Oil prices surged to a 10-month high on Tuesday, as the energy market braced for supply disruptions caused by catastrophic flooding in Libya.
Brent crude, the international benchmark, rose 2% to $92.38 a barrel, its highest level since November 2022. US oil prices also rose, with West Texas Intermediate crude up 2.3% to $89.29 a barrel.
The flooding in Libya has shut down several oil ports and production facilities, cutting the country’s output by an estimated 1 million barrels per day. Libya is a member of the Organization of the Petroleum Exporting Countries (OPEC), and its output is important to global oil supplies.
Analysts said the flooding in Libya is likely to keep oil prices elevated in the near term. “The market is pricing in the possibility of a prolonged disruption to Libyan exports,” said Matt Smith, lead oil analyst for the Americas at Kpler.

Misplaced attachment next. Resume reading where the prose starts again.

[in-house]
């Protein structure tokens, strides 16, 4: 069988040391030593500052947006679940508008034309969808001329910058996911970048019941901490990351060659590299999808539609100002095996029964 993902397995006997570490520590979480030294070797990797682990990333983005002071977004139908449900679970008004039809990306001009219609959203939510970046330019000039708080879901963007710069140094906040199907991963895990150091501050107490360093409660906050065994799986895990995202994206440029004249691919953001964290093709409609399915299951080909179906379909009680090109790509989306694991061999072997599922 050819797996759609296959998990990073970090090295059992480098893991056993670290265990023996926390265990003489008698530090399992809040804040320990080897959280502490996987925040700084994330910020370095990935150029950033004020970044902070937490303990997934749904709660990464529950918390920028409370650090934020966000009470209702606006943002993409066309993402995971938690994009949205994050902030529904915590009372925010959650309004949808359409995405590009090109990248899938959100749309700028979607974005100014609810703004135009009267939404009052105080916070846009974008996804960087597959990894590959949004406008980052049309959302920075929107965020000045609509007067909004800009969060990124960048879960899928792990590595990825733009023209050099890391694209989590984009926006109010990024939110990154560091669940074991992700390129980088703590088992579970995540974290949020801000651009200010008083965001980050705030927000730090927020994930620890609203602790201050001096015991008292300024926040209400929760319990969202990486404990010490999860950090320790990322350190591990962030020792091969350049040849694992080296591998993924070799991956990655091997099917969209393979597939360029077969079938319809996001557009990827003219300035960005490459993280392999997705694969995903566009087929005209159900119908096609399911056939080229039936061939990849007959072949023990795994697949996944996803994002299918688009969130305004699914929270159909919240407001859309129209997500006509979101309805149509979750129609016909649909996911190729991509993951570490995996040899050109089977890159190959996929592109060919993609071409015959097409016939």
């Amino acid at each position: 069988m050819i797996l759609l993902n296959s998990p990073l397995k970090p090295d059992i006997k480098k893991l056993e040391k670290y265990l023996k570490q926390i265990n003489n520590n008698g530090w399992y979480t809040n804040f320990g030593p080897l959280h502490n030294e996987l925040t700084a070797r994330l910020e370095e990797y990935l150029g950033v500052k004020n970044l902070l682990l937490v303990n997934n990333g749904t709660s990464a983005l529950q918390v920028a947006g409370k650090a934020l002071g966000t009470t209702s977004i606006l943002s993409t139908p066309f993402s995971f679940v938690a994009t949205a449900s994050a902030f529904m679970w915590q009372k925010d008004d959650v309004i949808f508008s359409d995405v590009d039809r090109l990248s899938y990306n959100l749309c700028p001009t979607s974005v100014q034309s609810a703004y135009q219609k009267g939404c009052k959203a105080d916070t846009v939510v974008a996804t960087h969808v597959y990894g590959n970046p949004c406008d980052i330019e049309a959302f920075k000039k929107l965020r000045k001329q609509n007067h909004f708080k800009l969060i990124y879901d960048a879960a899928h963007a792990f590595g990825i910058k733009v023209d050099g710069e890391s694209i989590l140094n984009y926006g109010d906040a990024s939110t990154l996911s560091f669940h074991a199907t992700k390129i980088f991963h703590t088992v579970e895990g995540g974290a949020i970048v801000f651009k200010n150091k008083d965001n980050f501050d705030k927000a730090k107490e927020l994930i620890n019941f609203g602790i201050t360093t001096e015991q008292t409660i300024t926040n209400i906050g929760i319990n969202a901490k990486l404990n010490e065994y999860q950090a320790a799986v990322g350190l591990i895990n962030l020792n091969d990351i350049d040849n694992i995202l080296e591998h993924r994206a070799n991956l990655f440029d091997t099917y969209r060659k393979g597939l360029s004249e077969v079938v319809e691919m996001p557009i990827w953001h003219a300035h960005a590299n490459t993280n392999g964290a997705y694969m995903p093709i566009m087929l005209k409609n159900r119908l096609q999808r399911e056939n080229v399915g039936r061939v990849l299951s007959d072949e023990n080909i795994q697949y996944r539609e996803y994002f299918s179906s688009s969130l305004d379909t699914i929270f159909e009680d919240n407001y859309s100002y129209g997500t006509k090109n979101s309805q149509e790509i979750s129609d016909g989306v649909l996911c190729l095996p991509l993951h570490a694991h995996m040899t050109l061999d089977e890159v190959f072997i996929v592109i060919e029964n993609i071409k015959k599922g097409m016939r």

The higher oil prices are likely to add to inflationary pressures in the US and other economies. The US Consumer Price Index rose 8.6% in May, the highest rate of inflation in 40 years.
The Biden administration has been urging OPEC to increase production to help lower oil prices. However, OPEC has so far resisted these calls, saying that the market is well-supplied.
The flooding in Libya is the latest in a series of factors that have pushed oil prices higher in recent months. Other factors include the war in Ukraine, which has disrupted Russian oil exports, and the global economic recovery, which has increased demand for oil.
It is unclear how long the flooding in Libya will last or how much oil production will be affected. However, the market is clearly expecting a significant disruption, and that is why oil prices are rising.
In the meantime, consumers in the US and other countries can expect to see higher gasoline prices at the pump. The average price of gasoline in the US is currently $4.82 per gallon, and it is likely to continue to rise in the coming weeks.